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Risers updated

by BASEwiki

Risers on a BASE rig (as shown to the right) are generally constructed from wider Type 8 webbing, rather than the narrower Type 17 webbing used in skydiving mini risers. Additionally, the risers are built so that the 3-rings face inward (“integrity risers”) rather than outward, as is more common on skydiving rigs.

The choice of both material and riser configuration is based on strength considerations. Type 8 webbing has a tensile strength of 4000 lb, while Type 17 has a tensile stength of just 2500 lb. The choice of riser configuration is a trade-off; integrity risers are stronger due to the absence of the grommet present in most skydiving risers. They can reduce the mechanical advantage of the 3-rings, however, and make cutting away impossible if the riser covers have not released. In the BASE environment, strength of the risers is paramount, while mechanical advantage is never important and the riser covers are always released in a cutaway situation (see below).

Toggles are generally attached to the riser by a strip of velcro, though some systems use a snap instead. Systems employing a snap have the advantage that the snap can be designed to release only when pulled in a very specific way, reducing the probability of losing a toggle on opening. On such systems, it is important that the jumper be thoroughly trained (to the point that it becomes completely natural) in the motion needed to release the toggles, since they may need to be released quickly in a high-stress situation. Most cyclists who use clipless pedals have memories of the difficulties of performing even a simple, but unfamiliar, motion in a high-stress situation; this is why velcro attachment is more common.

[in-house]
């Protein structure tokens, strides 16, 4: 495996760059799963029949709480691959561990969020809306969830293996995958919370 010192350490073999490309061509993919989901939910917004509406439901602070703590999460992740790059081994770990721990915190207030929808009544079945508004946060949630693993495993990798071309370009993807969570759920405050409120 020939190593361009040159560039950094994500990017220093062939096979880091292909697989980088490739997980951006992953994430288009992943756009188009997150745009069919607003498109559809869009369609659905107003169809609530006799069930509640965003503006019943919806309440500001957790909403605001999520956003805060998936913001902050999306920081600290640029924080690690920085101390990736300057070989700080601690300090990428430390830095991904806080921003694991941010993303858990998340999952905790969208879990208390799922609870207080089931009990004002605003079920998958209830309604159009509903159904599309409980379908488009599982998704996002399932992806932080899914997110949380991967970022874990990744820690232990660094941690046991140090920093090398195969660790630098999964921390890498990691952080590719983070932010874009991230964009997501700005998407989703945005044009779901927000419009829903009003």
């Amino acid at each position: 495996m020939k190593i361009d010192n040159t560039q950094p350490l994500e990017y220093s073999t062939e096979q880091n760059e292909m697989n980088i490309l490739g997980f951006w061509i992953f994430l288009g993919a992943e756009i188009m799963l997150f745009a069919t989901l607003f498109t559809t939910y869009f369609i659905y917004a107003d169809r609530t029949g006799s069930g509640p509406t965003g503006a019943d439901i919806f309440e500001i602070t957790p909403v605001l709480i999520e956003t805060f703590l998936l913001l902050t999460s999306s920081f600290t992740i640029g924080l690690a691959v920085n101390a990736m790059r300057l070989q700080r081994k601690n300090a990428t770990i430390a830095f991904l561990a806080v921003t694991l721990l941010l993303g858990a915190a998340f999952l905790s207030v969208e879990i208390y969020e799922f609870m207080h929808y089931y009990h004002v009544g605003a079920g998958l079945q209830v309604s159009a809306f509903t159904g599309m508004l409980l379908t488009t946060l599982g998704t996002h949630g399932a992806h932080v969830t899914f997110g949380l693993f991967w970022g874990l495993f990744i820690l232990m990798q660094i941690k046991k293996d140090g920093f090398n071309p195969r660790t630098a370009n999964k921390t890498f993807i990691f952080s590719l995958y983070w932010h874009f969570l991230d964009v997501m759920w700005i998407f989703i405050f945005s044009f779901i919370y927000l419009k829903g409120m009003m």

Cutaway systems

Most BASE rigs are equipped with a cutaway employing three-rings similar to those found on a skydiving rig. The handle is generally hidden behind the right main lift web as shown in the accompanying image, so that it cannot be accidentally pulled. Despite the lack of a reserve in most cases, there are several reasons for the presence of a cutaway system:

  • If the jumper lands in trees, or the canopy becomes hung up on a post, the canopy can be cut away once the jumper has secured himself. This can simplify extraction of the canopy, or make a quick escape possible (when necessary) with the loss only of the canopy, and not the container.
  • If winds or water begin to pull the canopy (and jumper) into a dangerous situation, it can be cut away and retrieved later.
  • If the canopy needs to be swapped to another container, such as a skydiving container, or another canopy needs to be swapped into the container, this switch is made much simpler if a cutaway system is present.

The presence of a cutaway system, however, also means that the canopy can be released accidentally while in flight. The rings, loop, and cable of the cutaway system, in particular, should be inspected every time the rig is checked before a jump. Even cutaway systems carefully inspected by a rigger have, on very few occasions, released accidentally in flight.

For this reason, some jumpers elect to have a harness built with risers integral to the harness (ie, sewn in or part of a continuous piece of webbing) or attached by L-bars , or to disable the 3-ring system by threading a quick link through the white loop. The use of a rig without a cutaway system makes accidental cutaway impossible, but negates the advantages above; jumpers choosing to go this route should be particularly careful when jumping near water, and may elect to use another rig or not jump at all in some circumstances.


Submitted by BASEwiki on 2007-06-08 | Last Modified on 2010-04-16

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